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Developer delays bid for 7 Bridges solar array

SoVaNow.com / February 12, 2020
The 7 Bridges solar facility proposed for the northwestern corner of Mecklenburg County has been put on hold as developers revisit plans for the project.

Boston-based Longroad Energy has been seeking a special exception permit from the county to erect a 114 megawatt solar facility on 942 acres of land northwest of Chase City near Lunenburg county line. The project was set for a hearing before the Mecklenburg County Planning Commission on Thursday, Feb. 27, a first step in garnering county approval for this facility.

On Friday, Matt Levine, development director for Longroad Energy, asked County Zoning Administrator Robert Hendrick to remove the company’s permit application from the hearing agenda.

It is the fifth utility-scale solar farm to seek permission to locate in Mecklenburg County. Three near Chase City — Grasshopper, Bluestone Farms and Otter Creek — were approved in 2017 and 2018. A fourth project, Ladybug in Bracey, was rejected last year.

Levine shared the news with county supervisors on Monday during the monthly meeting of the board. “We want to take time to reassess the layout [of the proposed utility] and take more time to get constituent input,” he explained.

Levine said the company was still going ahead with a planned meeting on Tuesday, Feb. 11 for Chase City residents and other interested parties to learn more about the project, offer input, and obtain answers to their questions.

“We are open to hearing feedback and we are trying to make this work for the county,” he explained.

The decision to pull the permit request came after Levine attended an informal meeting in Chase City on Saturday, Feb. 1 arranged by South Hill attorney John Janson. Approximately 25 area residents used the forum to share their thoughts and concerns about the 7 Bridges project, though Janson’s stated purpose for the meeting was to find allies who would stand with him in opposition to the solar facility.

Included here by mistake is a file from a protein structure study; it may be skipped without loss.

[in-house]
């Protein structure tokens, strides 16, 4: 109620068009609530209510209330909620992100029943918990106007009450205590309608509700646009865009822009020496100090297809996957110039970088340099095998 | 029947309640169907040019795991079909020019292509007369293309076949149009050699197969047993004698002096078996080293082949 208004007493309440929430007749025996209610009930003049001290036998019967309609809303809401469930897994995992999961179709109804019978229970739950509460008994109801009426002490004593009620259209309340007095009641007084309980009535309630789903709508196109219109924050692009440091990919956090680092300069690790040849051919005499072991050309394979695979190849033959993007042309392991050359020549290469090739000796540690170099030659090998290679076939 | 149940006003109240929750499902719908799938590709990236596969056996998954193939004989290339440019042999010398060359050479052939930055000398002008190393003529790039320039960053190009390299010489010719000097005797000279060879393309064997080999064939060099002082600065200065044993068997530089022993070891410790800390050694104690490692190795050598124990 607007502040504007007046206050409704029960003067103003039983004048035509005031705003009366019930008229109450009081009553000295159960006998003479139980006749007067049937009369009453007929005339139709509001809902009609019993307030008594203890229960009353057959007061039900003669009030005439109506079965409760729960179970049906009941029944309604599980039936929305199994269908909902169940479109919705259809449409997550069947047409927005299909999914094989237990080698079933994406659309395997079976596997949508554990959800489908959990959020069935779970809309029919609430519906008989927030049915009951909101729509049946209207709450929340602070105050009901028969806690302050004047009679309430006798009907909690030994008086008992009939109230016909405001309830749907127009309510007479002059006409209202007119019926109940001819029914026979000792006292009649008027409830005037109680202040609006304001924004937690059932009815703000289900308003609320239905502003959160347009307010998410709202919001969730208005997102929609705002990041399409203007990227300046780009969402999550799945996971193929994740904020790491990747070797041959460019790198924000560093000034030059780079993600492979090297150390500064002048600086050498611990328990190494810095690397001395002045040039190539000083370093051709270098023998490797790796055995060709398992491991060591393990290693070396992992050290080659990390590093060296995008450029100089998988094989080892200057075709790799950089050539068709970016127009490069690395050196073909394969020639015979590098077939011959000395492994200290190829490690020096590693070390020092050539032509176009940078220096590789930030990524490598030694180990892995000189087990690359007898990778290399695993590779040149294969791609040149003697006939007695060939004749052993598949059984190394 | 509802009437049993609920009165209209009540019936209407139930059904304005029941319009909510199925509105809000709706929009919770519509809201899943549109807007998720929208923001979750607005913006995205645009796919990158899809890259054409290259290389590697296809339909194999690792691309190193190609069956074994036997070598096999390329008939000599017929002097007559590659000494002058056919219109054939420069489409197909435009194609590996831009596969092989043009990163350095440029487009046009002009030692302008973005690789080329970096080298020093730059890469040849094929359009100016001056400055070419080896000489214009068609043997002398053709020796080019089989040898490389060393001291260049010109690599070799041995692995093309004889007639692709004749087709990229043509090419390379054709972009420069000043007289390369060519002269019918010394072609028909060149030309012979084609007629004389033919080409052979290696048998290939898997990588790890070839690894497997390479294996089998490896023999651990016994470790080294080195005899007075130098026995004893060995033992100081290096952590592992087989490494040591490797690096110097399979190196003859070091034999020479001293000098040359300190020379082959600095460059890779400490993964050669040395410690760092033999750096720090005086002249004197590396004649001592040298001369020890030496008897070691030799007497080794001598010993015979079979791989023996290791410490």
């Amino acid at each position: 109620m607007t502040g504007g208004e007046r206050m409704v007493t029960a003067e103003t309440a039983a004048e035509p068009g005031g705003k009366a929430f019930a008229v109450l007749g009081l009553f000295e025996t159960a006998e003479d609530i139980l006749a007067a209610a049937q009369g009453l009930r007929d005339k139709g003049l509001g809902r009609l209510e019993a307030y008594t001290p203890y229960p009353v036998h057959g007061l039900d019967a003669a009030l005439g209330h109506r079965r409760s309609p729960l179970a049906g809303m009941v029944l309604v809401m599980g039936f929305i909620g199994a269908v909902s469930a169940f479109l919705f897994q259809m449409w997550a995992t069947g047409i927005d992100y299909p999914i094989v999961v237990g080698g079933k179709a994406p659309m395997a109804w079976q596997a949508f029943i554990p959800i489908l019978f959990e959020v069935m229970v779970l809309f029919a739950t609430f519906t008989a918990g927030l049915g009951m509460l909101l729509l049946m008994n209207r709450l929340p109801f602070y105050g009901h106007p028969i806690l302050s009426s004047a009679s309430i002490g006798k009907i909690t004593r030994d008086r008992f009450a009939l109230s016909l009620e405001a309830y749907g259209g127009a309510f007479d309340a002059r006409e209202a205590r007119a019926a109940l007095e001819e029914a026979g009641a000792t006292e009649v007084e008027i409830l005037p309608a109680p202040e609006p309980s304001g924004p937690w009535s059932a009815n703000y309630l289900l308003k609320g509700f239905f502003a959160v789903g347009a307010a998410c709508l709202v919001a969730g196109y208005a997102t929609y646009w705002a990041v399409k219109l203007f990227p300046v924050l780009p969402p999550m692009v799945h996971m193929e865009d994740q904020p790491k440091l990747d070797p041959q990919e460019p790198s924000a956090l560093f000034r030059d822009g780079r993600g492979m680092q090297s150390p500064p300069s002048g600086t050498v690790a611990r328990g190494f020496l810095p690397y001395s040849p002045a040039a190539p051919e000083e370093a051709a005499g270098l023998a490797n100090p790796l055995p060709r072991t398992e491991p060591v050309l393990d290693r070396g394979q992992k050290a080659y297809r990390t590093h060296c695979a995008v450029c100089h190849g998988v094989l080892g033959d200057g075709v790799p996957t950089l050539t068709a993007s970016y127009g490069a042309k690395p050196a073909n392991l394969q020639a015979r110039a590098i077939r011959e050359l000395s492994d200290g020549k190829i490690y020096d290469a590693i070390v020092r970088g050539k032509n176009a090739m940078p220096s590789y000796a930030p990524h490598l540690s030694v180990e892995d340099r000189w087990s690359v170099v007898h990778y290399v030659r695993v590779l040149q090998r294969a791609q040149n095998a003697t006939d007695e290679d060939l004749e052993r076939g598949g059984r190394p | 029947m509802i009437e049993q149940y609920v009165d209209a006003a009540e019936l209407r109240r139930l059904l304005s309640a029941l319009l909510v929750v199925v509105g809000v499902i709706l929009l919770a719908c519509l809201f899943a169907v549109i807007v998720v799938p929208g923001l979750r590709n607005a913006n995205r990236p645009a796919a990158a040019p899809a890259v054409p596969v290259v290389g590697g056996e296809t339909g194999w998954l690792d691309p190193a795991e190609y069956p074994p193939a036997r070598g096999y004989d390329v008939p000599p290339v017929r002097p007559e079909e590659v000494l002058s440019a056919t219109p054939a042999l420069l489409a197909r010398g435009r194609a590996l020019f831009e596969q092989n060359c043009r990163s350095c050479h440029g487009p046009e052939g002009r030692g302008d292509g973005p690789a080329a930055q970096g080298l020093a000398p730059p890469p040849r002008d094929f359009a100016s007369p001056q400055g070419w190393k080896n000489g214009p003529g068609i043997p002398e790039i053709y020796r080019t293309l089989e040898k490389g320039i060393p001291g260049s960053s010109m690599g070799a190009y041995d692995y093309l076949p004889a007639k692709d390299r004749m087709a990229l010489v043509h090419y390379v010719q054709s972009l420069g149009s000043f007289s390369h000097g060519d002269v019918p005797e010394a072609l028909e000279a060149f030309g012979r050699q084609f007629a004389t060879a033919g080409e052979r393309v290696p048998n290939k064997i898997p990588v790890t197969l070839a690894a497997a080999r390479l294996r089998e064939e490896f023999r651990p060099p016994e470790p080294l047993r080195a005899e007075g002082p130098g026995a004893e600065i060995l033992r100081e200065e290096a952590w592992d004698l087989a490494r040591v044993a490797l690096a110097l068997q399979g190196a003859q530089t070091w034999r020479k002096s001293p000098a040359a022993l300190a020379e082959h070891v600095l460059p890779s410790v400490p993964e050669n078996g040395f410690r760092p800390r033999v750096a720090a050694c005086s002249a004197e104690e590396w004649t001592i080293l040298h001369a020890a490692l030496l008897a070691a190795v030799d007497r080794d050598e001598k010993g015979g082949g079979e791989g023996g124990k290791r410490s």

While Levine did not say that meeting was the reason Longroad Energy chose to re-evaluate its planned facility, he heard more than one resident express frustration with the lack of information forthcoming from project developers.

He also heard Janson encourage those at the meeting to drive past the two solar projects currently under construction — one on Spanish Grove Road and the other near the intersection of Highways 47 and 49 near Chase City — to see their impact on the viewshed and the roadways.

According to Janson, the land is being deforested and the roads are covered with mud.

All three county-approved solar projects are located near Chase City. Grasshopper is an 80 MW utility scale facility located on 950 acres at the corner of Highways 47 and 49. It is owned by Dominion Power. The two other sites are both on Spanish Grove Road. Bluestone Farm is a 50 MW facility on 334 acres and Otter Creek is a 60 MW facility on 682 acres.

According to the Department of Environmental Quality (DEQ) website, only Grasshopper and Bluestone have been authorized to begin construction. Otter Creek has not been issued a permit by DEQ known as a PBR (Permit by Rule).